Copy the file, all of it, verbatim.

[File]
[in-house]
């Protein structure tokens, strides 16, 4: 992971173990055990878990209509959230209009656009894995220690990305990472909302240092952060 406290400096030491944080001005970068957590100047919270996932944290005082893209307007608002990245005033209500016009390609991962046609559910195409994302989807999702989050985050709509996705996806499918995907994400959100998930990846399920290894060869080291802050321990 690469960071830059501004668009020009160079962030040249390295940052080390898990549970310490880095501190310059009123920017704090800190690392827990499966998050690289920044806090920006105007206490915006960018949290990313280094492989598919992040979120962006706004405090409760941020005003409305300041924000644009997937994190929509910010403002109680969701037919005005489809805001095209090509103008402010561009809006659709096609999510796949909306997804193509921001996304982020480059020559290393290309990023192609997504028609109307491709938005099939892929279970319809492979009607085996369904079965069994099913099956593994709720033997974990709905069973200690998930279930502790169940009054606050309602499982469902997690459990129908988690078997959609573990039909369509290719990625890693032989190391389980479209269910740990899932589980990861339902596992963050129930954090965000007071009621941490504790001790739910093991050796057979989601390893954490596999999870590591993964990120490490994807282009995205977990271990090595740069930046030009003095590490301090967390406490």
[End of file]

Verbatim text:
[in-house]
């Protein structure tokens, strides 16, 4: 992971173990055990878990209509959230209009656009894995220690990305990472909302240092952060 406290400096030491944080001005970068957590100047919270996932944290005082893209307007608002990245005033209500016009390609991962046609559910195409994302989807999702989050985050709509996705996806499918995907994400959100998930990846399920290894060869080291802050321990 690469960071830059501004668009020009160079962030040249390295940052080390898990549970310490880095501190310059009123920017704090800190690392827990499966998050690289920044806090920006105007206490915006960018949290990313280094492989598919992040979120962006706004405090409760941020005003409305300041924000644009997937994190929509910010403002109680969701037919005005489809805001095209090509103008402010561009809006659709096609999510796949909306997804193509921001996304982020480059020559290393290309990023192609997504028609109307491709938005099939892929279970319809492979009607085996369904079965069994099913099956593994709720033997974990709905069973200690998930279930502790169940009054606050309602499982469902997690459990129908988690078997959609573990039909369509290719990625890693032989190391389980479209269910740990899932589980990861339902596992963050129930954090965000007071009621941490504790001790739910093991050796057979989601390893954490596999999870590591993964990120490490994807282009995205977990271990090595740069930046030009003095590490301090967390406490």